Racial Justice Activists Met With Facebook's Sheryl Sandberg. Here's What They Talked About.

The Facebook COO promised an "ongoing conversation" during an hourlong meeting, but made no concrete promises.

Today we met w/ Sheryl Sandberg & other Facebook leaders re: safety, activism, Russia, & a host of ideas about movi… https://t.co/IoqDTIHB0x

Following an hourlong meeting at Facebook's Washington, DC, office on Friday, racial justice activists who met with Facebook COO Sheryl Sandberg said they were hopeful about the future changes their conversation would produce, but said the social network executive made no concrete promises.

Sandberg met the group as part of her tour of DC, as government scrutiny of Facebook increases over the site's influence on the US election.

"I think that it’s always important that people in leadership roles hear from users affected in different ways," DeRay McKesson, co-chair of the nonprofit Campaign Zero, said. "It was the beginning of the conversation. The true measure will be in six months or a year when we’ve all had an opportunity to put things into practice."

On Friday, Sandberg promised the Congressional Black Caucus that Facebook would hire a black member to its currently all-white board. She made no similar promise to the activists who met with on that same day.

Sandberg met with McKesson, dosomething.org's Blair Imani, Campaign Zero's Brittany Packnett, Paola Mendoza of the Women's March, Campaign Zero's Samuel Sinyangwe, and Sam White. Facebook's head of diversity Maxine Williams was also there, along with policy managers from the company.

Sandberg and the activists discussed Russian influence on the 2016 election, harassment and abuse on Facebook, and diversity and inclusion in Facebook's hiring practices.

Summing Facebook's problems up, Sam White, a progressive media personality and activist, said, "They’re facing a trust conversation. They’re aware of it."

McKesson said he challenged Sandberg's talking point about Russian influence.

"She pointed out that the number of posts that Russians bought was small. We’re living testaments to not needing a lot of posts to be influential," he said. "That’s not how we think about social media. You just need the right posts to gain traction."

He also told Sandberg that users, particularly activists like himself, may not trust Facebook because of how the social network treats them.

"It appears that when users complained about issues, nothing happens," McKesson said. "But when the government complains, they do things. She pushed back on that idea, though."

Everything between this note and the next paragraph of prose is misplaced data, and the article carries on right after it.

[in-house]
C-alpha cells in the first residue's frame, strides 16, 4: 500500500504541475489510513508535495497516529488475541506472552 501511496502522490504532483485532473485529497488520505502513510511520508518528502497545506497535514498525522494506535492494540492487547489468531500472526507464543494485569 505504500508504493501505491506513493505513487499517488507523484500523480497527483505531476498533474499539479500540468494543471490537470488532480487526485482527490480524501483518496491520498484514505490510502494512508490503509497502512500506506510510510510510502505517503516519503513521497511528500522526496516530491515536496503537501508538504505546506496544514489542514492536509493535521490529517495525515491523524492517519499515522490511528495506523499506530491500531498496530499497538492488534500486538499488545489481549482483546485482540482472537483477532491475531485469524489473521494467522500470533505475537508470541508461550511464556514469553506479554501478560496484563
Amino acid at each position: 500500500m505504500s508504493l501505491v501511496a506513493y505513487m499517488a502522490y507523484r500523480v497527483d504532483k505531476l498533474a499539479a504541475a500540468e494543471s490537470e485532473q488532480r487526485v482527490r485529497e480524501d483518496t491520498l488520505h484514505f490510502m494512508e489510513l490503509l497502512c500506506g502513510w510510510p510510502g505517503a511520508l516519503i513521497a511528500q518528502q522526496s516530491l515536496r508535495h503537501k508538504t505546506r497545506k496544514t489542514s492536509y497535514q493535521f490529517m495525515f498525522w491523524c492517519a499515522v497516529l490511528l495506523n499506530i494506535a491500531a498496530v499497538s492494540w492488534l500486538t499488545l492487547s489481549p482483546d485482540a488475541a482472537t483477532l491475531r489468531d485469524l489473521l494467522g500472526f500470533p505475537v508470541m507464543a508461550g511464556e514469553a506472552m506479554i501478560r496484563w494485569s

According to McKesson, Sandberg offered a non-answer to the question of Facebook's influence on the 2016 election: "She said that all social media had an impact." According to McKesson, Sandberg did acknowledge that Zuckerberg's understanding of the impact of fake news and Russian ads had grown since he called the idea "crazy."

Blair Imani, civic action lead at dosomething.org, said Sandberg wanted "to hear about what organizers are using Facebook for and how they can support them and contribute to them. Activists are a community they want to cultivate." Imani said they discussed Facebook's Town Hall feature as it related to bolstering civic engagement. She characterized Sandberg as "concerned over the racial divisiveness" of Russian ads.

White said that Sandberg denounced people who had harassed the activists and sent them death threats but that he and the other activists pushed her on what simply constitutes "mean speech" vs. hate speech.

"I think they’re still figuring out what constitutes violent speech. We wanted to push what they were considering. There are some things that people consider legit political opinions that I would consider threatening to people’s basic human rights."

Packnett said Sandberg was "interested to hear why about why trust in the platform is a challenge given these experiences [with harassment]," making it clear that Sandberg is working to repair user and government trust in Facebook.

McKesson said the activists pushed for Facebook's 1,000 new hires to be aware of "the cultural dynamics of the US — race, privilege, equity" and for those hires to be mostly people of color. White said hiring a black board member "is a great start, but it isn't enough."

"The experience online continues to be heavily segregated," McKesson said. "Does Facebook's responsibility include a commitment to inclusion, a place designed for you to be in proximity to people who are different than you and will challenge you? Facebook is still trying to operationalize its commitment to those ideals."

What exactly will come of the meeting remains in question.

"They promised that it would be an ongoing conversation," White said. "That's a phrase I hate; it's a pet peeve. But there was a strong sense that there would be follow-up."

A Facebook spokesperson declined to comment, saying the meeting was private, but said it would be fair to characterize it as an "ongoing conversation."

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